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I liked going there because it was my one escape from the stifling atmosphere at home. He was a bit of a beatnik himself. Played some piano, painted, had written a couple of books. It always smelled like pipe tobacco and old books in his apartment. There'd be music playing—Miles Davis, maybe, or Clifford Brown. He was partial to trumpet players. And he turned me on to all this writing that made what we studied in English class sound like the stuffy old tired crap that it was.

There were poems like Ginsberg's Howl, which didn't make much sense to me, but I loved the way the words just ran along forever, colliding against each other like confused messengers arriving someplace all at the same time, and not quite sure what it was they were supposed to be delivering. These poems weren't dead words on paper. They were angry and vibrant, confusing and full of life, and I couldn't get enough of them. I read all that I could, which was mostly these little City Lights booklets that Mr. Henderson had. But other books, too. Ginsberg, naturally. Lawrence Ferlinghetti. Gary Snyder. Ed Sanders.

And of course, the granddaddy of them all: Jack Kerouac.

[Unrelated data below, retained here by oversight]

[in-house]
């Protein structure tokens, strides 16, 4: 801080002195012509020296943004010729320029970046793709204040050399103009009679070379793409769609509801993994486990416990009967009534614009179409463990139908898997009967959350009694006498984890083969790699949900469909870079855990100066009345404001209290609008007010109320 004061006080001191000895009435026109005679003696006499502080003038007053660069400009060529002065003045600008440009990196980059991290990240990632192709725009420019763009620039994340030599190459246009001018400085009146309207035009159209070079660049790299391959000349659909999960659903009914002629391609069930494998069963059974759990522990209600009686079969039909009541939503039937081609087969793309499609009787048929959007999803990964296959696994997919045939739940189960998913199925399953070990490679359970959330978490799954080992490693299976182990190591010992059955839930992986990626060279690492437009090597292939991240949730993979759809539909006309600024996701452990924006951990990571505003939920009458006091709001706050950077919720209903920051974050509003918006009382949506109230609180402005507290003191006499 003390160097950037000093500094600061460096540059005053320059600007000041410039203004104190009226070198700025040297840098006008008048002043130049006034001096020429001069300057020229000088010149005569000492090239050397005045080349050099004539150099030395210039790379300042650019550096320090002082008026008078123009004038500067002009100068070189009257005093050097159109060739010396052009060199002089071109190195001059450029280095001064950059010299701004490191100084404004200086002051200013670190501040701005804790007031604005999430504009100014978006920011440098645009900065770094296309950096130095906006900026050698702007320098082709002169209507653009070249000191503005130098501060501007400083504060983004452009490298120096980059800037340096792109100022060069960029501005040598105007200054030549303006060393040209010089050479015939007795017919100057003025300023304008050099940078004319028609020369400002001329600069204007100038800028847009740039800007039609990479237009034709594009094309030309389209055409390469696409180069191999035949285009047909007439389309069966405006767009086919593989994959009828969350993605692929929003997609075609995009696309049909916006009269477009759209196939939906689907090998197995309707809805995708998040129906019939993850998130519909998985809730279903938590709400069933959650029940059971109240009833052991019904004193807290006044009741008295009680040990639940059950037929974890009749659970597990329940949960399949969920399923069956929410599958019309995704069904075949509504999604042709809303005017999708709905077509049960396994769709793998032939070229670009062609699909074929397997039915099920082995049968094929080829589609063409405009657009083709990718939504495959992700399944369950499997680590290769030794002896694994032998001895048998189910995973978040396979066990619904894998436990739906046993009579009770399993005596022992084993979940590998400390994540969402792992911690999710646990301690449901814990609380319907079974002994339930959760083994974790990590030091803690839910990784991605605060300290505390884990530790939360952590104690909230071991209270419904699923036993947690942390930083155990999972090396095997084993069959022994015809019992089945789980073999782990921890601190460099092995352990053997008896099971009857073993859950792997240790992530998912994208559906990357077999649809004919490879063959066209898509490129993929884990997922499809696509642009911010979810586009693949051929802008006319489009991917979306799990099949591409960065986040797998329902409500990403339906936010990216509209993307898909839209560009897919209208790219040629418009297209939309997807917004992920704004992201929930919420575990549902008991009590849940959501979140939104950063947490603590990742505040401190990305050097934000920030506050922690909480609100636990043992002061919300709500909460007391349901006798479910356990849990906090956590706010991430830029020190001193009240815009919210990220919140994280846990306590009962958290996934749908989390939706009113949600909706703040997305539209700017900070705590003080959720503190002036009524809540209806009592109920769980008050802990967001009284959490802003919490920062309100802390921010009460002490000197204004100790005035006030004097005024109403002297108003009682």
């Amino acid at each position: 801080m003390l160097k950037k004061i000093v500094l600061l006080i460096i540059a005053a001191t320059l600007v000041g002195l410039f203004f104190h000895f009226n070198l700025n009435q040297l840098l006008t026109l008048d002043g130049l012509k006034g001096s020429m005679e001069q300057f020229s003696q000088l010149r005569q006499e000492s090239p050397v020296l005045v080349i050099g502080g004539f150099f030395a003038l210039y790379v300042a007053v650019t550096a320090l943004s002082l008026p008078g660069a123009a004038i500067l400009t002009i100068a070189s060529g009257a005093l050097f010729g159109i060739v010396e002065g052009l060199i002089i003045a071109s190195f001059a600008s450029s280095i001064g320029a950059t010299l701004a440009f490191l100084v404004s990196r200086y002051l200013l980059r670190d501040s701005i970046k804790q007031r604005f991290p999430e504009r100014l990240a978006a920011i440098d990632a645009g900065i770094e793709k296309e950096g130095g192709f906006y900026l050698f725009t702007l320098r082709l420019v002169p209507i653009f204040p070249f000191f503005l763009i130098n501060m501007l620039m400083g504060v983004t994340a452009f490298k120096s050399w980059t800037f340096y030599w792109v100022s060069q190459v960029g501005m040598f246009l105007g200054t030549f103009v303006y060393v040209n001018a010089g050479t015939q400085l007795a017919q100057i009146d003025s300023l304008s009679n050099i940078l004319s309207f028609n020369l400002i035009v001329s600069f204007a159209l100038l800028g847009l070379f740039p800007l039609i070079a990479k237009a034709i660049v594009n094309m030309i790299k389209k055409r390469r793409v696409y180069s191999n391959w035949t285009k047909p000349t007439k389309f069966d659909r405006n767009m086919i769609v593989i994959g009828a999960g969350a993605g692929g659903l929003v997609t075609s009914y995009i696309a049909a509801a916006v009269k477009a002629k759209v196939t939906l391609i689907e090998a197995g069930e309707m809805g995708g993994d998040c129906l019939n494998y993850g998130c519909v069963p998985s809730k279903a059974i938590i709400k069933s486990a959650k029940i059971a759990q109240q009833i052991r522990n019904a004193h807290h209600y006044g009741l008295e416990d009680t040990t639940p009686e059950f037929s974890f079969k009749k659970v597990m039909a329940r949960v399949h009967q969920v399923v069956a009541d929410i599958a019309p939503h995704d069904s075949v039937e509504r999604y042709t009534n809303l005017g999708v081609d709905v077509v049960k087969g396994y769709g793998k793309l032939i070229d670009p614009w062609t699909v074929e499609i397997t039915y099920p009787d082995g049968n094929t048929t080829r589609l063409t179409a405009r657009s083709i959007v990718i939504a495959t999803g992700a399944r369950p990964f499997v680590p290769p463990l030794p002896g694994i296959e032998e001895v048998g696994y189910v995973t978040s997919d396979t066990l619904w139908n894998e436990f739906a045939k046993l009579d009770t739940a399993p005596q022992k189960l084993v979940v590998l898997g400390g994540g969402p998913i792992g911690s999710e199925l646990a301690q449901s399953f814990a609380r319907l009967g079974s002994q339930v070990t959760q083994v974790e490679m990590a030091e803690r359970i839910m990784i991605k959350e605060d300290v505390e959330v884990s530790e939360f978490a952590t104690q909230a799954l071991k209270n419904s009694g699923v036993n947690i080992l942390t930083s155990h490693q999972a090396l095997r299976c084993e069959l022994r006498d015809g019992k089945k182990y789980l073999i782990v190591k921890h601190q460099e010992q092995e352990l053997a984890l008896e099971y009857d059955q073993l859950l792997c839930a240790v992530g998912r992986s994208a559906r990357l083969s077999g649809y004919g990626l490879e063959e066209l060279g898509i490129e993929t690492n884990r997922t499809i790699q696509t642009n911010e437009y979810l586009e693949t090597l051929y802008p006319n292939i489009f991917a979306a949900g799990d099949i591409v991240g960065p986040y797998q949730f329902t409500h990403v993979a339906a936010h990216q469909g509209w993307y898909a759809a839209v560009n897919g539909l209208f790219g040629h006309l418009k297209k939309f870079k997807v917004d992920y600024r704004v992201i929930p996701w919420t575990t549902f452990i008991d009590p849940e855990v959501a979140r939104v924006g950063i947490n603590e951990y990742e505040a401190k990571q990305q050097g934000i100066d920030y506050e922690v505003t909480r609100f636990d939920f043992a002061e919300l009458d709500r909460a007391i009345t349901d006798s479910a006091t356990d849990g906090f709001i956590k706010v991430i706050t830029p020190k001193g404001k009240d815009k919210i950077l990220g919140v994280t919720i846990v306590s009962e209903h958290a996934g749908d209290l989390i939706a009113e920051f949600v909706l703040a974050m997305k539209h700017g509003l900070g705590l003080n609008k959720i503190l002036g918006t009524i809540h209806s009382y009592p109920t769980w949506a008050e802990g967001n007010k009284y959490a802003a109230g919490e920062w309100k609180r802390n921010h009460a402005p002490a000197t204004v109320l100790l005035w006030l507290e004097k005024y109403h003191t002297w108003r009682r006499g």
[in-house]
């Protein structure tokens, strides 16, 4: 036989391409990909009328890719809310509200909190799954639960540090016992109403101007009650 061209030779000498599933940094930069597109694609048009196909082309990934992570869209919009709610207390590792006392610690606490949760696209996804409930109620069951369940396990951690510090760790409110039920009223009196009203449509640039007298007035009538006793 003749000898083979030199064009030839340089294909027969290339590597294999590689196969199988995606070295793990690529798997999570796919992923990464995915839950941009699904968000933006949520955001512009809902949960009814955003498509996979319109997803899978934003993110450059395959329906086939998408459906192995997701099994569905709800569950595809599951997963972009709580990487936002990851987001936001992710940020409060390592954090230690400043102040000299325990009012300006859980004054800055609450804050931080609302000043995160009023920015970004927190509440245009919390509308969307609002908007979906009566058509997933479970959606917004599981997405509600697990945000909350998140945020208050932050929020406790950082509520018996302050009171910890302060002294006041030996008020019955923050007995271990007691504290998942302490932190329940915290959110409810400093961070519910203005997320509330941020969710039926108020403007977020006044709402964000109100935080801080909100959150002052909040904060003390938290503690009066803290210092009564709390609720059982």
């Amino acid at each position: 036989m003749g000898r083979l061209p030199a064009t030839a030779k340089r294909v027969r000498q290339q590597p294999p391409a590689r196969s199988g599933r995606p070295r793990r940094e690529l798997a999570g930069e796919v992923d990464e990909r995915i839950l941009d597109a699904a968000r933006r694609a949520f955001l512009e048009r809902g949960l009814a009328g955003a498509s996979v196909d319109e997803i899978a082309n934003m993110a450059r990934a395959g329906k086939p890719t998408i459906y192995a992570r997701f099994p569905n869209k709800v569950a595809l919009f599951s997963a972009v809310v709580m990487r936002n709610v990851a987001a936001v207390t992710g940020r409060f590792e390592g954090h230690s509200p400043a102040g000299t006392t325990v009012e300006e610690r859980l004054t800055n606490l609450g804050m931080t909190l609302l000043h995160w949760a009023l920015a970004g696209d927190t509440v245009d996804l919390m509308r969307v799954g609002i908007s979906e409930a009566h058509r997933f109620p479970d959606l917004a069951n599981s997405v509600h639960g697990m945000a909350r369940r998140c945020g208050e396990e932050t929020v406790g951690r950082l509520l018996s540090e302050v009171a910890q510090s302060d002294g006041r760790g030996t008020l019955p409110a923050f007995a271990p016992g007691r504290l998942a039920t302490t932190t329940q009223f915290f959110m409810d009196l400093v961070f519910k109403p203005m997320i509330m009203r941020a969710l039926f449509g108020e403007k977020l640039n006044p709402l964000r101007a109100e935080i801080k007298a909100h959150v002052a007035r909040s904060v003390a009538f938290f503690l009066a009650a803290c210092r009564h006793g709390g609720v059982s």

I took my street name Dharma from one of his books. It meant "the essential nature of the universe or one's own character" and played into my pretence of being East Indian and full of eastern mysticism and wisdom. I was all about the now, so long as the now didn't include answering to my real name, Namir Habib, and going to mosque and all the strictures that my old name held.

Mr. Henderson told me how the Beat poets were characterized by their angst and anger, but that wasn't what they were really about. They were really all about being alive and living in the moment, and that was all I wanted. Tune in, turn on, and drop out. Although I didn't really embrace the turning on part. I didn't like the idea of getting drunk or high—not after the first time I tried either.

Drink was a mickey of cheap gin in Fitzhenry Park, after which I was violently sick.

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